If you are interested this site has lots of fun information:

  8. I bet theology has very little to do with what religions would do well in space. It would have more to do with what religions fit the sociological needs of space expansion. Mormons’ communal, pioneer spirit is probably at least an order of magnitude more important than any of the stuff you cite in your post. At least.

  9. JKS, I love you. I tried so hard to get my hands on the magazine it was published in but they evidently forward-date their publications by so many months that though I thought I was right on time, I was two months too late. 😛

  10. I have a copy of the Leviathan story but haven’t read it yet despite having noticed it was about Mormons and was writtenby Eric. I suck, don’t I…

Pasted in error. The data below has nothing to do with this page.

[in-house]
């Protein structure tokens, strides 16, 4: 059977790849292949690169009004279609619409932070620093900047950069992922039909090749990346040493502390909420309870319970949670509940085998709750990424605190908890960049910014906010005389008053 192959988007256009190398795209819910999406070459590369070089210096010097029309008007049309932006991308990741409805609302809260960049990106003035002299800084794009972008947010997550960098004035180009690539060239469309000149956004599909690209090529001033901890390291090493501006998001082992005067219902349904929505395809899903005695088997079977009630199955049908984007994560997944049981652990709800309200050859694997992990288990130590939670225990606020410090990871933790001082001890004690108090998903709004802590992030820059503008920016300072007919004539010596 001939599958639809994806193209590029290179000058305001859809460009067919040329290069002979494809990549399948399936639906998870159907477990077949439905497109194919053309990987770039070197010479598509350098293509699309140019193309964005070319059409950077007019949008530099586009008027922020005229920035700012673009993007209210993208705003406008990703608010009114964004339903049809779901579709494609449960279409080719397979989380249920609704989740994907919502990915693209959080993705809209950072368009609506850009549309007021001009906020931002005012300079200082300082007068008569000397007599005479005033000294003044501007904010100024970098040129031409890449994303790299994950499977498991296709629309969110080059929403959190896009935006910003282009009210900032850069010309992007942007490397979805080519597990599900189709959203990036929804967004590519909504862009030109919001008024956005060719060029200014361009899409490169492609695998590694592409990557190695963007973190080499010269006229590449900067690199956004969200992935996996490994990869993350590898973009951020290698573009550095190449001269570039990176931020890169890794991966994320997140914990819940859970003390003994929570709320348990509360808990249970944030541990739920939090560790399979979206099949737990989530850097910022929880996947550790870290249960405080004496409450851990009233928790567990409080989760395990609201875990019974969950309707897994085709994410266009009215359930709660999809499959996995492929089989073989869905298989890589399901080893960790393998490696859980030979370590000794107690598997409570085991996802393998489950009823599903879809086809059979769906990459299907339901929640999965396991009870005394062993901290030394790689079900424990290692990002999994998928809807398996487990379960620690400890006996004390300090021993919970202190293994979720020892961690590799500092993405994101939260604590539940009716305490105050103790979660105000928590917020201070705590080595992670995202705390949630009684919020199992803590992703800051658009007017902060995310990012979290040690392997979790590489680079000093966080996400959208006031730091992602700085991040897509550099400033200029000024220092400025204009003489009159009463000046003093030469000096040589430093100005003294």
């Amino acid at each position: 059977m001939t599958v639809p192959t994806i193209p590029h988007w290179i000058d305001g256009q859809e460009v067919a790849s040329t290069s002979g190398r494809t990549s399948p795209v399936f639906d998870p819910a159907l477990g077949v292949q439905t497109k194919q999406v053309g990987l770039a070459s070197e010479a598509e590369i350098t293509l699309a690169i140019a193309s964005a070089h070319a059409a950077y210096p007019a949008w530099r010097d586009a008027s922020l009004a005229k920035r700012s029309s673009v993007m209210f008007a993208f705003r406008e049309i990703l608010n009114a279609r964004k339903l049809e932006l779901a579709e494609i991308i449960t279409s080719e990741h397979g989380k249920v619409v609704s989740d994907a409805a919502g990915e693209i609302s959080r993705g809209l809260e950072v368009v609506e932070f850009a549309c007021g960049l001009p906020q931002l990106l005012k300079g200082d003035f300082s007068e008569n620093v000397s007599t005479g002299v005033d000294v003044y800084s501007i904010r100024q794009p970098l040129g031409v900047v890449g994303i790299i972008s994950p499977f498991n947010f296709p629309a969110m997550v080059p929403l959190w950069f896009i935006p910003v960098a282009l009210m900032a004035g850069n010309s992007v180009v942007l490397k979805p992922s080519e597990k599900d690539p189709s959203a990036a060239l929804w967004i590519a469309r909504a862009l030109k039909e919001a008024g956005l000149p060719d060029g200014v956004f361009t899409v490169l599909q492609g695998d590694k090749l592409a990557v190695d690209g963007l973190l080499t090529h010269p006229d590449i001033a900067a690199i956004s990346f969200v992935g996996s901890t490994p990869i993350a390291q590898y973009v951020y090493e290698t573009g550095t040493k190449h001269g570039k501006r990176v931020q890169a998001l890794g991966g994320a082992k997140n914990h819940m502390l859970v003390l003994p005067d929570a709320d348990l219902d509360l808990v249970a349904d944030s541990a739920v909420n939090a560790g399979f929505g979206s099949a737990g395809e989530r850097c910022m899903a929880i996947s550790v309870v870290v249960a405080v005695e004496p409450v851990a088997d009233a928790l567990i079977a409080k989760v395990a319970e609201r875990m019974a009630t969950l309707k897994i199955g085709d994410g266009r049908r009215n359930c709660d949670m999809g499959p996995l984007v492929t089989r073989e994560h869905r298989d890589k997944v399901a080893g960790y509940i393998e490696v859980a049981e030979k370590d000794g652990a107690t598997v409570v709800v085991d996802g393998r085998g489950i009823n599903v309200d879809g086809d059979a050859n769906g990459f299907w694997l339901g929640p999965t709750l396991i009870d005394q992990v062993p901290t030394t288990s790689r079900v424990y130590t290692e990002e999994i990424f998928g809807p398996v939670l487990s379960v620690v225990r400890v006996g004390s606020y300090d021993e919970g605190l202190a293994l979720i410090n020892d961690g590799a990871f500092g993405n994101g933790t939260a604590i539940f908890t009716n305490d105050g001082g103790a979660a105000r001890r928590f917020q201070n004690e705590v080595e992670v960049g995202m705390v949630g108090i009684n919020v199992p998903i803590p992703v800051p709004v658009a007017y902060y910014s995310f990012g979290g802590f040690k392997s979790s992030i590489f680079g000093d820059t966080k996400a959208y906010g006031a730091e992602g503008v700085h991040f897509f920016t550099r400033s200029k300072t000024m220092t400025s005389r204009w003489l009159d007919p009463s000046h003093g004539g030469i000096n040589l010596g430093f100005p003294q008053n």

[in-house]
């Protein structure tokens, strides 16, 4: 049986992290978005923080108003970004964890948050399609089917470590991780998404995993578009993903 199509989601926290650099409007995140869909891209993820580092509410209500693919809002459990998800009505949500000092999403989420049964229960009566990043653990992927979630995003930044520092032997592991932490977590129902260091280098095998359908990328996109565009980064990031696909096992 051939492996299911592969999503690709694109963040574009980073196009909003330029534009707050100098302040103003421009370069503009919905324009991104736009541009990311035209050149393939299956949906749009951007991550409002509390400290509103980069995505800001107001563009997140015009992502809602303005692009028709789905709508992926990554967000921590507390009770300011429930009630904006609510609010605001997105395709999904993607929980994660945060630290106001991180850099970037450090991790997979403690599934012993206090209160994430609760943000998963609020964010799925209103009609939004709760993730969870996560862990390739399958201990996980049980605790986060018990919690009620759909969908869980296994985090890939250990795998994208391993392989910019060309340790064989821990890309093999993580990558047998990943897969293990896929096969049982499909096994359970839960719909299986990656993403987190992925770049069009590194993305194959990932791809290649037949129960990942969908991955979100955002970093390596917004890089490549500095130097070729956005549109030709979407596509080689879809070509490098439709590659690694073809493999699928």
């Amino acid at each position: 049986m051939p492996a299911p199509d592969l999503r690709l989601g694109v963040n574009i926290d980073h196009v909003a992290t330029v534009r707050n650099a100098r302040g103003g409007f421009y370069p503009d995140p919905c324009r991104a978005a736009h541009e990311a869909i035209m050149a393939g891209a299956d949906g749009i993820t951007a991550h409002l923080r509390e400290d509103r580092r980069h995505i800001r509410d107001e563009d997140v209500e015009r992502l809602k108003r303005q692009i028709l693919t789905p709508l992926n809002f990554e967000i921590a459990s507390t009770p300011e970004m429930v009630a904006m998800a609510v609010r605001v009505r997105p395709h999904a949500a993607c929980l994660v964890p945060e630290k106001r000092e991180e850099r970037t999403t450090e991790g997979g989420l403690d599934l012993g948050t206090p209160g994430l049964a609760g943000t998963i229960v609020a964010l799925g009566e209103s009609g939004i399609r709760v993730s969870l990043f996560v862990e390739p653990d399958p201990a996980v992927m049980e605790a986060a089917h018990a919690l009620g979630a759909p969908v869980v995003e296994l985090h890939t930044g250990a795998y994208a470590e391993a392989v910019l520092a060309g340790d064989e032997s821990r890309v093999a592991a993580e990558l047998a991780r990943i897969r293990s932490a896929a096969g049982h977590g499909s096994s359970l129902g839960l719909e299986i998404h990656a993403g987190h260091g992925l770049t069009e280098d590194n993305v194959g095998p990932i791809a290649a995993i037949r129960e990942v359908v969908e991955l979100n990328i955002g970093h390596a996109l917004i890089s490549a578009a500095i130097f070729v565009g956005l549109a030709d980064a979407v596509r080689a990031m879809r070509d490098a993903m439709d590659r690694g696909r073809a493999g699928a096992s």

11. Bruce, many of us suck, so don’t feel like you are all alone.

    I wasn’t even aware that there was a recent Mormon Nebula/Hugo winner. But then, I don’t pay much attention to what goes on around me. Narcissism just takes up a lot of my time….

  12. I admit some of my observations are based on reading and watching science fiction, but most of it comes from what scientists have said. I am sure there are technologies that can one day make space travel much safer than it currently is for long distances. For the moment from what I know my view of space really is Lovecraftian in the material sense. You can read of the dangers here from Richard B. Setlow, a Senior Biophysicist at the Brookhaven National Laborator.